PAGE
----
But getting stabilization underway required more systems, usually fin stabilizers. Finding a full displacement trawler with those features put me right in the market that is hardest to find a boat.
Kaos so far has really impressed me. While not a full displacement trawler, general design makes her sit at anchor and at the dock far more comfortably than Rendezvous ever did.
Underway Kaos has a Wesmar stabilization system using hydraulic pressure off of the port engine. This is the type of system I had been searching for, and I am very pleased with how it operates in crappy weather.
All of the mechanical systems on Kaos are in fantastic shape, and there are a lot of them, all sized and setup the way I would have done it. These include things like:
- 2x CAT 3208TA main engines with 2400 hours, hydraulic controls, and in excellent condition
- 800 gallon per day Dolphin watermaker
- 13Kw Koehler generator with sound shield and quiet overboard exhaust
- Webasto hydronic heat system with well designed loops, 5 zones, and hot water tank
- MarineAir AC systems in pilot house, salon, and master berth
- Reverso oil change system
- Hydraulic engine controls and steering
- Wesmar bow thruster and stabilizers
Plus lots of other smaller systems. All are in excellent condition, professionally installed, and from the looks of it, very well maintained.
This is the thing that guests have commented on the most - the excellent proportions and sight lines in the layout, and it is one of the things I love about Kaos too.
Being able to see from the pilothouse back through the flybridge stairs, through the salon, and out to the stern is very helpful when in close quarters maneuvering.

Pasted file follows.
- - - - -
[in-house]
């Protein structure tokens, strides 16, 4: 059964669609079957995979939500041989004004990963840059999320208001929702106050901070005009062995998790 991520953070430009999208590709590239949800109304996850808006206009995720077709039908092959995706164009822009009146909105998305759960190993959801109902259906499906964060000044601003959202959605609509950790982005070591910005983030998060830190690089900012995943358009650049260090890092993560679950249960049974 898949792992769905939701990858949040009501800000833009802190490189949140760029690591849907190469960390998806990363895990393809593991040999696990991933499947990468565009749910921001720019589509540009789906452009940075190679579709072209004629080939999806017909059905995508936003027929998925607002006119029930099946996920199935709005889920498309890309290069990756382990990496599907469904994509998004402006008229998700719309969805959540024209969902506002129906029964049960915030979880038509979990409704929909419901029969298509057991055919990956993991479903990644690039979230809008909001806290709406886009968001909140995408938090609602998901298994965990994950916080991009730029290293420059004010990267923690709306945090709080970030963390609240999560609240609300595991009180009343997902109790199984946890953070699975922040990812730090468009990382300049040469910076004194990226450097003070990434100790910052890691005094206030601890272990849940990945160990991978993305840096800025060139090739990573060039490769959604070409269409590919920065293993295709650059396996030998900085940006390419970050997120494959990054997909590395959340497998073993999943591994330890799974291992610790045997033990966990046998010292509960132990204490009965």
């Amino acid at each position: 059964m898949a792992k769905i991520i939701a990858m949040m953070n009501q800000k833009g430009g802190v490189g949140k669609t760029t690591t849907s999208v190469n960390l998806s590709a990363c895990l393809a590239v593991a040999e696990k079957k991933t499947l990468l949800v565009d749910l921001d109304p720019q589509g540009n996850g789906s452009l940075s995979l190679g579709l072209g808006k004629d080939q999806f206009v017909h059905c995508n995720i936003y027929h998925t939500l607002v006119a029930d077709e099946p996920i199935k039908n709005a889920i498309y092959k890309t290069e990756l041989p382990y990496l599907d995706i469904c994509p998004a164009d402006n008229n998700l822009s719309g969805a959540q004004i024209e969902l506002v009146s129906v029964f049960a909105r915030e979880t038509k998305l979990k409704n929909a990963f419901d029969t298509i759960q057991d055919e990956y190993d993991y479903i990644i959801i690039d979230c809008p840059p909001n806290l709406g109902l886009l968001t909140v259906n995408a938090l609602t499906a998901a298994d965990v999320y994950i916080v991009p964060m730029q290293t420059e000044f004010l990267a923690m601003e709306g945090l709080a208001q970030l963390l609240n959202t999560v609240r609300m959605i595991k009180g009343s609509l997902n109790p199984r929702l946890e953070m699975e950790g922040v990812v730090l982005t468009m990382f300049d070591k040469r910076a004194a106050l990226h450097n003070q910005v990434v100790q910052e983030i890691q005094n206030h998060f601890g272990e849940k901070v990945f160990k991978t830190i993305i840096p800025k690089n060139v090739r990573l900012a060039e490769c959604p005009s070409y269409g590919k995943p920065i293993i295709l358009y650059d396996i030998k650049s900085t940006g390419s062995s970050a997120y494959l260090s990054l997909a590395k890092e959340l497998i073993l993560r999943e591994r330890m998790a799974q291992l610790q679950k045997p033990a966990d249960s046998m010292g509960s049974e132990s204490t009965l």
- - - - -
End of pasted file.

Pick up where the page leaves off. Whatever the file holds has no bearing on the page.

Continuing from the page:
But the best part of the layout is that each space is sized to feel like it is bigger than what you should find on a 57' boat. Many boats I looked at had huge salons, but tiny galleys, or the galley shared space with the pilothouse.
However they did it, all of the spaces on Kaos seem more than just adequate - they seem big, and they did that to all areas, but none seem enormous. That results in every space being bigger than you would expect, and it makes everything work together since no one single space is too small to make room for space somewhere else. I'm not doing a great job explaining this, but it was definitely something that I found hard to find on other boats - there was always a couple of spaces that were borderline usable because they stole space from that area to give it to another.
There are a number of projects that I have on my list, some of which are more upgrades than brand new features, but here are some of the highlights:
48 volt power system
This is one of the top priorities, if not the top one. The boat currently has two main battery banks, one for the inverter, and one for house loads. Within a few days of owning Kaos, it was clear the 2014 flooded batteries for the house bank were shot. I replaced them for now with for-like flooded batteries, which was all that was available on short notice.